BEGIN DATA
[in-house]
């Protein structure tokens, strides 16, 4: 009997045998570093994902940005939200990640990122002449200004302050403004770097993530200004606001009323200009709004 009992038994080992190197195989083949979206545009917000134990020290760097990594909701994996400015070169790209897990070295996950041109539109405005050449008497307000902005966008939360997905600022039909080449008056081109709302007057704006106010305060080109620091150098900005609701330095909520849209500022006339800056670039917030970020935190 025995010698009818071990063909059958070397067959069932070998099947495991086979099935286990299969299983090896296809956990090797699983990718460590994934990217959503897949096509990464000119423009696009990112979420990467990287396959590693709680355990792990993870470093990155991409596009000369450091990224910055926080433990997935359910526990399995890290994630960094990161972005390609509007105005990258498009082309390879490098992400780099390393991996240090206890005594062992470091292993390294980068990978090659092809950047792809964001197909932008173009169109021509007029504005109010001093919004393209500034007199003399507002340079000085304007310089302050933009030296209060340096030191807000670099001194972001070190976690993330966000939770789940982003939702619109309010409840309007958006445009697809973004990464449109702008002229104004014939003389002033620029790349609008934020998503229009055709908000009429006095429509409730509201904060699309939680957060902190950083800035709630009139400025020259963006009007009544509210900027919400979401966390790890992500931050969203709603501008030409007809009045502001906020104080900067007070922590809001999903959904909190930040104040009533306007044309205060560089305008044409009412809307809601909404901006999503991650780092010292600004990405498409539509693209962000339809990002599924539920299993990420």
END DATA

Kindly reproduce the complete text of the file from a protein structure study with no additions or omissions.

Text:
[in-house]
């Protein structure tokens, strides 16, 4: 009997045998570093994902940005939200990640990122002449200004302050403004770097993530200004606001009323200009709004 009992038994080992190197195989083949979206545009917000134990020290760097990594909701994996400015070169790209897990070295996950041109539109405005050449008497307000902005966008939360997905600022039909080449008056081109709302007057704006106010305060080109620091150098900005609701330095909520849209500022006339800056670039917030970020935190 025995010698009818071990063909059958070397067959069932070998099947495991086979099935286990299969299983090896296809956990090797699983990718460590994934990217959503897949096509990464000119423009696009990112979420990467990287396959590693709680355990792990993870470093990155991409596009000369450091990224910055926080433990997935359910526990399995890290994630960094990161972005390609509007105005990258498009082309390879490098992400780099390393991996240090206890005594062992470091292993390294980068990978090659092809950047792809964001197909932008173009169109021509007029504005109010001093919004393209500034007199003399507002340079000085304007310089302050933009030296209060340096030191807000670099001194972001070190976690993330966000939770789940982003939702619109309010409840309007958006445009697809973004990464449109702008002229104004014939003389002033620029790349609008934020998503229009055709908000009429006095429509409730509201904060699309939680957060902190950083800035709630009139400025020259963006009007009544509210900027919400979401966390790890992500931050969203709603501008030409007809009045502001906020104080900067007070922590809001999903959904909190930040104040009533306007044309205060560089305008044409009412809307809601909404901006999503991650780092010292600004990405498409539509693209962000339809990002599924539920299993990420």